Monday, May 20, 2013

Cuff tear arthropathy: CTA prosthesis or reverse total shoulder

Comparison of Functional Outcomes of Reverse Shoulder Arthroplasty with Those of Hemiarthroplasty in the Treatment of Cuff-Tear Arthropathy: A Matched-Pair Analysis

This is the preoperative x-ray of a 70+ year old avid skier, rock climber when we first saw him in a year and a half ago. He could perform only 5 of the 12 functions of the simple shoulder test. After we presented him with the pros and cons of a CTA arthroplasty and a reverse total shoulder, he chose the former because of his desire to continue to ski and climb.
Here is his x-ray from today
He stated he has been having no pain in his operated shoulder and has been actively pursuing his sports without problem and without pain. He has improved from 5/12 simple shoulder test functions to 12/12. He presented today because he wanted the same procedure performed on his right shoulder.

We present this case before starting our discussion of the paper above to emphasize that the decision between a CTA prosthesis and a reverse total shoulder is not made on 'which is better?', but rather 'which is better for the given shoulder in the individual patient?'

The authors compared the results of 102 primary hemiarthroplasties for rotator cuff-tear arthropathy were compared with those of 102 reverse shoulder arthroplasties identified from the New Zealand Joint Registry. The patients were matched for age, sex, and American Society of Anesthesiologists (ASA) scores. Oxford Shoulder Scores (OSS) collected at six months postoperatively as well as mortality and revision rates were compared between the two groups. Unfortunately the preoperative OSS scores were not available, so that the improvement from the two surgeries cannot be known. Furthermore, data on prior surgeries, the status of the coracoacromial arch and residual rotator cuff are lacking.

There were fifty-one men and fifty-one women in each group, with a mean age of 71.6 years in the hemiarthroplasty group and 72.6 years in the reverse shoulder arthroplasty group. One third and one fourth of the patients did not participate in the followup, respectively. The mean OSS at six months was 31.1 in the hemiarthroplasty group and 37.5 in the reverse shoulder arthroplasty group. 

No difference was seen in early revision rates, with four revisions performed in each group within twelve months after the surgery. At the time of follow-up, there had been nine revisions in the hemiarthroplasty group and five in the reverse shoulder arthroplasty group. However, the lengths of follow-up were different (6.8 years for the CTA and 4.8 for the reverse total shoulders. Thus the annualized rates of revision were 1% per year for both types of prostheses.  In the hemiarthroplasty group, two patients underwent a revision because of infection; one, because of dislocation; and six patients had a revision to a reverse shoulder arthroplasty because of ongoing pain. In the reverse shoulder arthroplasty group, two patients had a revision because of infection; two, because of glenoid component loosening; and one, because of dislocation.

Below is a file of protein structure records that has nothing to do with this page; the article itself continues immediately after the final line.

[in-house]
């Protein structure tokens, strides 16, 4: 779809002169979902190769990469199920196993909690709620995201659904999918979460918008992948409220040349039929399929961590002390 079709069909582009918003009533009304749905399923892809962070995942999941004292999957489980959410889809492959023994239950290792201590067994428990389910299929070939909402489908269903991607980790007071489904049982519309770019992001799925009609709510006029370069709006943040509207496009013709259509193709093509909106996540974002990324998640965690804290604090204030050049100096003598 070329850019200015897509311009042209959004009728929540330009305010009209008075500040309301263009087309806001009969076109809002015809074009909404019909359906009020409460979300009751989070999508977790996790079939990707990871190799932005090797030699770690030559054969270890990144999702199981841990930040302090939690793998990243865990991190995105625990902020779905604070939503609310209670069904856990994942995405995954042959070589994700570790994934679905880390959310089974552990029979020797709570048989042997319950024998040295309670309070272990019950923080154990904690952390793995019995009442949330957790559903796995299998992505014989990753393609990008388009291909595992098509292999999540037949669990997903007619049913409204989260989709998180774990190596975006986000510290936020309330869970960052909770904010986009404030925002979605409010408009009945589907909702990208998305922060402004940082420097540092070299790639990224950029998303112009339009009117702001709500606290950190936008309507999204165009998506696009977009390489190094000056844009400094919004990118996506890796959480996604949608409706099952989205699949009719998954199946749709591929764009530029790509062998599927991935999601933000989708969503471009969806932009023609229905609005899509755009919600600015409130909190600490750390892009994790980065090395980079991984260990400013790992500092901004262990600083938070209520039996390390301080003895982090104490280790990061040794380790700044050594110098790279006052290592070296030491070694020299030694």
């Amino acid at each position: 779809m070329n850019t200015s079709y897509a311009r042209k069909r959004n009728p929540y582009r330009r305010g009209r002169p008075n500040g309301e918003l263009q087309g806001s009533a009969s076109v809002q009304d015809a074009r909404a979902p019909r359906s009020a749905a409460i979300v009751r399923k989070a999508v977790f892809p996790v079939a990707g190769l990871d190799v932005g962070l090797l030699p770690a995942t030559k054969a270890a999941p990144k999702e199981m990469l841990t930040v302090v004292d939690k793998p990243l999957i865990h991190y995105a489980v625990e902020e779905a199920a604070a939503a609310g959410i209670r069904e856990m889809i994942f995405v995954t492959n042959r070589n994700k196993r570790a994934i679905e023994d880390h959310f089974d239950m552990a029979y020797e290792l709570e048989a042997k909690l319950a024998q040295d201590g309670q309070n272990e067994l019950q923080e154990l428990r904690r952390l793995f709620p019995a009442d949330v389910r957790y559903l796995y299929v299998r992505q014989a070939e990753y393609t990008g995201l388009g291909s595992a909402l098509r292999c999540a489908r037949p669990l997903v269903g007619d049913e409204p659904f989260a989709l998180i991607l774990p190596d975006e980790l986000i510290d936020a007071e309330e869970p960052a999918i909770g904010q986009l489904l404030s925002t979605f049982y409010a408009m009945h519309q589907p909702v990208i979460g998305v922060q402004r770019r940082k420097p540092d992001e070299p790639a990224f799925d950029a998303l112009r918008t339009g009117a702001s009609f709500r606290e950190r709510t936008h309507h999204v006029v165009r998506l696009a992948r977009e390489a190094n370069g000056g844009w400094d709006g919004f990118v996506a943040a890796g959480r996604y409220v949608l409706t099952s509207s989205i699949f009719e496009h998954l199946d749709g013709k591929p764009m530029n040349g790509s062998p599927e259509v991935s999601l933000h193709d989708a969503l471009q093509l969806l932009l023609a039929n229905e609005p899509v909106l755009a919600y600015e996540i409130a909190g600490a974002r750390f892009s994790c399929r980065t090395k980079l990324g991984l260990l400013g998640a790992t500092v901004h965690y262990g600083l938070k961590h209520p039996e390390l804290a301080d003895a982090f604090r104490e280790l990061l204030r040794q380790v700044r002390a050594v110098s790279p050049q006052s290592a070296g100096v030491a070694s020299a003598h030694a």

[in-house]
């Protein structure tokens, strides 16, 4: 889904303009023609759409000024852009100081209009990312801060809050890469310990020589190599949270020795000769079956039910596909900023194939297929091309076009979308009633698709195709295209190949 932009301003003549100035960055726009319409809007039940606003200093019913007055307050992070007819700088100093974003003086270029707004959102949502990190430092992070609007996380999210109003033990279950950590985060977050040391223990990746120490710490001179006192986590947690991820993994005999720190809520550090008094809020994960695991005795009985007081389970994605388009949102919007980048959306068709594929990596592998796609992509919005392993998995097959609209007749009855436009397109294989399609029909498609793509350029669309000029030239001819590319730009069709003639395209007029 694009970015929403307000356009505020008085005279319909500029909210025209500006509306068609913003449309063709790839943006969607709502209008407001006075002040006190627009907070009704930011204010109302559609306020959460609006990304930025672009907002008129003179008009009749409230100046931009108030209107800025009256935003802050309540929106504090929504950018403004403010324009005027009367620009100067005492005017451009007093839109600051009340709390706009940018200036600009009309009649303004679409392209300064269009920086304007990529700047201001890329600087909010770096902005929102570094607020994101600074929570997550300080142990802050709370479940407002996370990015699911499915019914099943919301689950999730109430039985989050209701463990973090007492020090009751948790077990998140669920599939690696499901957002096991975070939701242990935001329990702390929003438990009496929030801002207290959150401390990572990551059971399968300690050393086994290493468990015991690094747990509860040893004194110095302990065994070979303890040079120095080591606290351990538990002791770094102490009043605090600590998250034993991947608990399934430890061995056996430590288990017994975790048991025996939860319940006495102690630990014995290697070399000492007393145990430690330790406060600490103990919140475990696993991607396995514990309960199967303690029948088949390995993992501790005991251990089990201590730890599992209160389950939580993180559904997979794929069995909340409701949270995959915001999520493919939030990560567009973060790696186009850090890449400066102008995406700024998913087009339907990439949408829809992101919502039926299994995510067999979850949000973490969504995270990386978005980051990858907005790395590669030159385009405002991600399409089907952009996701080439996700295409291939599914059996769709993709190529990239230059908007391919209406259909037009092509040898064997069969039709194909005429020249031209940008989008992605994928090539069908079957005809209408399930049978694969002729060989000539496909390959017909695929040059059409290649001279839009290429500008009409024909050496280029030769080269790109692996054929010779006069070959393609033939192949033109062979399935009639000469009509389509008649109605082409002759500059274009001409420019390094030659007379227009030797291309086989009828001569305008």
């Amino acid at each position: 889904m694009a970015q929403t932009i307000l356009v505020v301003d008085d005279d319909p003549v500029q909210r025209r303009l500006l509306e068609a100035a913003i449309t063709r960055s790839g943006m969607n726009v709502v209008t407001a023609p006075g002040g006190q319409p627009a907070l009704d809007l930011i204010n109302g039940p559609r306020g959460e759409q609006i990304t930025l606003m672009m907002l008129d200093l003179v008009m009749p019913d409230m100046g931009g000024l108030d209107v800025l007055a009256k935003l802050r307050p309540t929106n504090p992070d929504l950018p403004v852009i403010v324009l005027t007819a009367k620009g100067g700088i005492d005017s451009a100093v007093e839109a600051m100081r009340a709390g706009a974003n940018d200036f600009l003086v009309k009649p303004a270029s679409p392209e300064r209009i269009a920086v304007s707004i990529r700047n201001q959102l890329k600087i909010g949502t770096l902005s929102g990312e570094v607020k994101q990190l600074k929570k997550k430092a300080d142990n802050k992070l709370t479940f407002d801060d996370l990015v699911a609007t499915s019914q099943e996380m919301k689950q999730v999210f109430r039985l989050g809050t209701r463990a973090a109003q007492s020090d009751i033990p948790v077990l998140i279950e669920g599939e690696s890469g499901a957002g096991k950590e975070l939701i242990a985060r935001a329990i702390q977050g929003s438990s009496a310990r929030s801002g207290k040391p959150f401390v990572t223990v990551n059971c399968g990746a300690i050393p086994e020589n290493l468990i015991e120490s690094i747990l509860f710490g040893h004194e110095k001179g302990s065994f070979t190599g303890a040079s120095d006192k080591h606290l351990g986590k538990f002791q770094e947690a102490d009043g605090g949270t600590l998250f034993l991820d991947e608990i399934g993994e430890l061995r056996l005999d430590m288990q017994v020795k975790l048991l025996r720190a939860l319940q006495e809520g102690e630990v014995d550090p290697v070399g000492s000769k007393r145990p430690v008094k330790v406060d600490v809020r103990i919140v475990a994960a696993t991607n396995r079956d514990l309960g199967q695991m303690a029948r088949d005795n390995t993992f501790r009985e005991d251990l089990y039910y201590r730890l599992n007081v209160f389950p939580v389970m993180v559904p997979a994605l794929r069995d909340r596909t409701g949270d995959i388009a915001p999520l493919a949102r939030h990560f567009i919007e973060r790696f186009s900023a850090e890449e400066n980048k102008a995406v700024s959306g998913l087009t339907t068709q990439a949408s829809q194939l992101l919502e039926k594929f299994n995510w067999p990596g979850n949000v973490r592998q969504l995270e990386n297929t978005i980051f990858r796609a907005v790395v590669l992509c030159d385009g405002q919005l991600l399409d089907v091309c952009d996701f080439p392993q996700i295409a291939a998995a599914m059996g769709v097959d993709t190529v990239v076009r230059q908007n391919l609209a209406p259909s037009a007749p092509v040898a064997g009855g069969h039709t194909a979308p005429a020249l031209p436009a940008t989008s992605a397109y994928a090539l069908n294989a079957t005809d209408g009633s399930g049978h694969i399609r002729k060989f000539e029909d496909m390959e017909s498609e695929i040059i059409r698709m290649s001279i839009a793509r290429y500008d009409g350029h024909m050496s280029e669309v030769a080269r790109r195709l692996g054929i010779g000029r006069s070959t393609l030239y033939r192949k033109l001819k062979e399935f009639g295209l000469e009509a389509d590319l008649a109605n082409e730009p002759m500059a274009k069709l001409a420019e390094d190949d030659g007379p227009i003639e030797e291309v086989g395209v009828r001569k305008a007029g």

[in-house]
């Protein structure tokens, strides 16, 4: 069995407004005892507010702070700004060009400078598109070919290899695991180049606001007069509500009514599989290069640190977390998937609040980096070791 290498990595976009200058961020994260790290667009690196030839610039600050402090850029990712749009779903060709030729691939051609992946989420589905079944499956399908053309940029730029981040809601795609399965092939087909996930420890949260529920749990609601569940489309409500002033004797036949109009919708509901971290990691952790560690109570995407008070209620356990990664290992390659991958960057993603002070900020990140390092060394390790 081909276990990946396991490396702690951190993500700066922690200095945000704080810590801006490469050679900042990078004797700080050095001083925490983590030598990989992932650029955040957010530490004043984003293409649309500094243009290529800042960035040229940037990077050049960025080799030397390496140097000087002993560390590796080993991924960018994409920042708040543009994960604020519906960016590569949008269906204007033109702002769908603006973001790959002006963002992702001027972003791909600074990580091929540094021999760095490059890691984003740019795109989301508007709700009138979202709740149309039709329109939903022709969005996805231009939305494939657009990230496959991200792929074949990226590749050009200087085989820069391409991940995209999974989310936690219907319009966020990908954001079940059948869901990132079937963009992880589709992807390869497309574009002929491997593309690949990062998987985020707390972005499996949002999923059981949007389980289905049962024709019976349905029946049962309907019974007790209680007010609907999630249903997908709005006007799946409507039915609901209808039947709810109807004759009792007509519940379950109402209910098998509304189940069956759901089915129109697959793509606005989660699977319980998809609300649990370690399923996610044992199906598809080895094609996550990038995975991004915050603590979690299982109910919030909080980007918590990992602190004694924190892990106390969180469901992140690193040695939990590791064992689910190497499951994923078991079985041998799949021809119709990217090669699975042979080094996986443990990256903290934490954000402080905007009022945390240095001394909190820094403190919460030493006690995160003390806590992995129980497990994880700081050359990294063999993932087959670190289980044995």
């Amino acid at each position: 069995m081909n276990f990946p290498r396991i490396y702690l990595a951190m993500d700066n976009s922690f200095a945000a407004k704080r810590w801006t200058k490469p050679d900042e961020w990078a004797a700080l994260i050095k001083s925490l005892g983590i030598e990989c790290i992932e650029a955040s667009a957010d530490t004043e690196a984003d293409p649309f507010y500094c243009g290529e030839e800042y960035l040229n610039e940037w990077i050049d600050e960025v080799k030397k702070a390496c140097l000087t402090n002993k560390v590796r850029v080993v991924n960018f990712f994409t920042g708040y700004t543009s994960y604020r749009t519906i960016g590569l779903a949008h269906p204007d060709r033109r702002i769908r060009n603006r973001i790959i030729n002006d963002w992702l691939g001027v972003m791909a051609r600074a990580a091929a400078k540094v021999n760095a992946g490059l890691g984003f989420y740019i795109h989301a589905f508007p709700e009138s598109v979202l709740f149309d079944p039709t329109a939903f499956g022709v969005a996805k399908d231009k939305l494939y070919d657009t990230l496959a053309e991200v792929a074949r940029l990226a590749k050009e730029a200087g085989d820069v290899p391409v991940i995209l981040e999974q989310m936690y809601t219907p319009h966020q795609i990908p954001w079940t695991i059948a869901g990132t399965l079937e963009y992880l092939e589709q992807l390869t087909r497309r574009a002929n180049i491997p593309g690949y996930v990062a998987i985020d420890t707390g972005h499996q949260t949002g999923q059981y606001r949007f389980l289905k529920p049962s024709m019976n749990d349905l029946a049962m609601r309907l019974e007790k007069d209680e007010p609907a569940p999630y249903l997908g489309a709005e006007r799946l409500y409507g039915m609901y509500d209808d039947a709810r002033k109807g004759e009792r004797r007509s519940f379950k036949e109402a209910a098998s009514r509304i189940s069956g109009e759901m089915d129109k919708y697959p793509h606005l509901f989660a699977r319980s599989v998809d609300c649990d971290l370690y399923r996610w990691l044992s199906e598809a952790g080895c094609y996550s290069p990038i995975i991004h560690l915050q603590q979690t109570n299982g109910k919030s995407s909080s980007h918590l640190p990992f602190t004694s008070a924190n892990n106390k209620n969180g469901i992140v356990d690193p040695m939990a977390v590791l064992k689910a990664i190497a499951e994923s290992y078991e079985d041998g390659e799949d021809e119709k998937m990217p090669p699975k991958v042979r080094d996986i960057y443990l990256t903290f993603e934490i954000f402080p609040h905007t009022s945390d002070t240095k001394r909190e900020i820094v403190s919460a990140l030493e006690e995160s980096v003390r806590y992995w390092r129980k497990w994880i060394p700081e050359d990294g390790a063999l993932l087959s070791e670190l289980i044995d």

While the authors conclude that "reverse shoulder arthroplasty resulted in a functional outcome that was superior to that of hemiarthroplasty", the difference is small. The choice between these two procedures needs to be individualized based on patient specifics, such as the preoperative comfort and function, the desired postoperative activity level, the status of the coracoacromial arch, the presence or absence of anterosuperior escape, the presence or absence of pseudo paralysis, the bone quality, the glenohumeral anatomy, and the risk of falling. The diagnostic term 'cuff tear arthropathy' offers insufficient information on which the choice of procedures can be based. In our practice a shoulder with cuff tear arthropathy and pseudoparalysis and anterosuperior escape would not be an optimal candidate for a CTA prosthesis; a shoulder in a physically active person with cuff tear arthropathy and an intact coracoacromial arch without pseudoparalysis, would not be an optimal candidate for a reverse total shoulder.

Use the "Search" box to the right to find other topics of interest to you.

You may be interested in some of our most visited web pages including:shoulder arthritis, total shoulder, ream and runreverse total shoulderCTA arthroplasty, and rotator cuff surgery as well as the 'ream and run essentials'

See from which cities our patients come.

See the countries from which our readers come on this post.